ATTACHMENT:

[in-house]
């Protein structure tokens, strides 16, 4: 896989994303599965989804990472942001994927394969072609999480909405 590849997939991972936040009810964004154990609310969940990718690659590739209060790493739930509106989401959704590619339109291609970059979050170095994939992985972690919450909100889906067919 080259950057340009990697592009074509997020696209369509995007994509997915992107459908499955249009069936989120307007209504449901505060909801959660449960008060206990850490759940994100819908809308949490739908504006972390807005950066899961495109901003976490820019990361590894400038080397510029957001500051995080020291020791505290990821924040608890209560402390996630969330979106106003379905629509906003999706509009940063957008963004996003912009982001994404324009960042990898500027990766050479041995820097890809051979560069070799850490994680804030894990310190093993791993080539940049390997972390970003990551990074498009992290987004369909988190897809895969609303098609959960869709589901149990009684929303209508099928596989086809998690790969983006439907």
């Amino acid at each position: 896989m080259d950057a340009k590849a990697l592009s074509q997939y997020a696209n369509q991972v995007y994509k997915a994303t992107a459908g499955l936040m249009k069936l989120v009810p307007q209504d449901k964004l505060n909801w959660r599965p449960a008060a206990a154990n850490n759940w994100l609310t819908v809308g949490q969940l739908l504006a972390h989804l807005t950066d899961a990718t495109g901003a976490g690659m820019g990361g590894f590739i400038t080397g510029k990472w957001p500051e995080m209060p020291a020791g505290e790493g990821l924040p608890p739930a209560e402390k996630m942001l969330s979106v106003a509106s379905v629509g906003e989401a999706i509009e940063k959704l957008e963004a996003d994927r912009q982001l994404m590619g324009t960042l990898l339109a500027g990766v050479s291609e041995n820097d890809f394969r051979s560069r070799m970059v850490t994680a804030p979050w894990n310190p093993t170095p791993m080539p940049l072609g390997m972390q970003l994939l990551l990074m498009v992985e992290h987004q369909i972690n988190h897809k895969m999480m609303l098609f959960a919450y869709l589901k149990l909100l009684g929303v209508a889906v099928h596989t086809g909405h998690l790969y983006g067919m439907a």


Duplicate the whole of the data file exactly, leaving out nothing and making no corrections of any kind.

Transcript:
[in-house]
């Protein structure tokens, strides 16, 4: 896989994303599965989804990472942001994927394969072609999480909405 590849997939991972936040009810964004154990609310969940990718690659590739209060790493739930509106989401959704590619339109291609970059979050170095994939992985972690919450909100889906067919 080259950057340009990697592009074509997020696209369509995007994509997915992107459908499955249009069936989120307007209504449901505060909801959660449960008060206990850490759940994100819908809308949490739908504006972390807005950066899961495109901003976490820019990361590894400038080397510029957001500051995080020291020791505290990821924040608890209560402390996630969330979106106003379905629509906003999706509009940063957008963004996003912009982001994404324009960042990898500027990766050479041995820097890809051979560069070799850490994680804030894990310190093993791993080539940049390997972390970003990551990074498009992290987004369909988190897809895969609303098609959960869709589901149990009684929303209508099928596989086809998690790969983006439907």
């Amino acid at each position: 896989m080259d950057a340009k590849a990697l592009s074509q997939y997020a696209n369509q991972v995007y994509k997915a994303t992107a459908g499955l936040m249009k069936l989120v009810p307007q209504d449901k964004l505060n909801w959660r599965p449960a008060a206990a154990n850490n759940w994100l609310t819908v809308g949490q969940l739908l504006a972390h989804l807005t950066d899961a990718t495109g901003a976490g690659m820019g990361g590894f590739i400038t080397g510029k990472w957001p500051e995080m209060p020291a020791g505290e790493g990821l924040p608890p739930a209560e402390k996630m942001l969330s979106v106003a509106s379905v629509g906003e989401a999706i509009e940063k959704l957008e963004a996003d994927r912009q982001l994404m590619g324009t960042l990898l339109a500027g990766v050479s291609e041995n820097d890809f394969r051979s560069r070799m970059v850490t994680a804030p979050w894990n310190p093993t170095p791993m080539p940049l072609g390997m972390q970003l994939l990551l990074m498009v992985e992290h987004q369909i972690n988190h897809k895969m999480m609303l098609f959960a919450y869709l589901k149990l909100l009684g929303v209508a889906v099928h596989t086809g909405h998690l790969y983006g067919m439907a």